Trump complimented Putin on Tuesday, saying it was a “smart move” by the Russian president to send “the strongest peace force I’ve ever seen” to the Ukraine border.
“This is genius,” Trump said in a conservative talk radio interview at his Mar-a-Lago resort, echoing his past praise of the Russian president. “Putin declares a big portion of the Ukraine — of Ukraine — Putin declares it as independent. Oh, that’s wonderful. He used the word ‘independent’ and ‘we’re going to go out and we’re going to go in and we’re going to help keep peace.’ You’ve got to say that’s pretty savvy.”
Trump is hardly the only figure making such arguments. Many on the right seem to have bought into Putin’s claims that he is merely protecting his country and that it is the West that is showing aggression as NATO has moved closer to Russia’s borders since the breakup of the Soviet Union.
Conservative commentator Candace Owens tweeted this week: “I suggest every American who wants to know what’s *actually* going on in Russia and Ukraine, read this transcript of Putin’s address. As I’ve said for month — NATO (under direction from the United States) is violating previous agreements and expanding eastward. WE are at fault.”
Fox News host Tucker Carlson, like many others on the right, minimized Russia’s move to invade and overpower a neighboring country as a “border conflict” that should not concern Americans.
“It may be worth asking yourself, since it is getting pretty serious: ‘What is this really about? Why do I hate Putin so much?’” Carlson said Tuesday. “‘Has Putin ever called me a racist? Has he threatened to get me fired for disagreeing with him?’”
The comments reflect the novel phenomenon of a major political faction openly siding with the leader of a U.S. adversary against the American president. They cite Putin’s shrewdness and strength, along with an unfettered willingness to use force to expand his country’s reach, suggesting that creates a flattering contrast with Biden, whom they portray as weak and feckless.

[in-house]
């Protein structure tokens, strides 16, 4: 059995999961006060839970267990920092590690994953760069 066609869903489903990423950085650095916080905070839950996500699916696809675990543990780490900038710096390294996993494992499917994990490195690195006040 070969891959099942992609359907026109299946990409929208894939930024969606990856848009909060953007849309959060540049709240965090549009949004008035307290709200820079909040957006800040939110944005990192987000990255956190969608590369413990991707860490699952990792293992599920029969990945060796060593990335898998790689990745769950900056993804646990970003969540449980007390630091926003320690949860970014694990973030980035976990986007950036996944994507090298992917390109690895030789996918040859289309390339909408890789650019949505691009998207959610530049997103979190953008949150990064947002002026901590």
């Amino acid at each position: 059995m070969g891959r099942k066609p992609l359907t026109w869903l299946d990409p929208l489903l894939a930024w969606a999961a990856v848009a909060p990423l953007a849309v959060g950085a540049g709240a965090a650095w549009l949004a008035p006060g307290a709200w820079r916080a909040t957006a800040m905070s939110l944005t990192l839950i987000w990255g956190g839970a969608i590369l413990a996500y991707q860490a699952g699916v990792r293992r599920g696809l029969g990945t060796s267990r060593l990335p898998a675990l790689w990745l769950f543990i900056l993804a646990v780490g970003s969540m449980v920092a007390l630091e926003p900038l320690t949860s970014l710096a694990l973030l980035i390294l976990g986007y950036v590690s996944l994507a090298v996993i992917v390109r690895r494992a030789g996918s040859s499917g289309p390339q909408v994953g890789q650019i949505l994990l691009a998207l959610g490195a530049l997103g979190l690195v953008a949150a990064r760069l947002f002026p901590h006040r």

Yet Putin is an authoritarian leader who has jailed adversaries, shut down political opposition and moved to eliminate a free press and independent judiciary. He has dispatched his powerful military against an independent neighboring country.
When he was president, Trump sought to project his strength in his own ways, regularly trying to exert his will over federal judges, Congress, media and other institutions in ways that violated long-standing American norms but were cheered by his supporters as a show of strength.
Now some of his supporters see an admirable figure in Putin. That includes Mike Pompeo, who served as secretary of state under Trump and recently called Putin “savvy” and “very talented.”
“I have enormous respect for him,” Pompeo said in a Feb. 18 call with the Center for the National Interest. “I’ve been criticized for saying that.” And he told Fox News: “He’s a very talented statesman. He has lots of gifts. He was a KGB agent, for goodness’ sakes. He knows how to use power. We should respect that.”
Democrats and some Republicans denounced the suggestion that Putin was a nonthreatening figure, let alone an admirable one.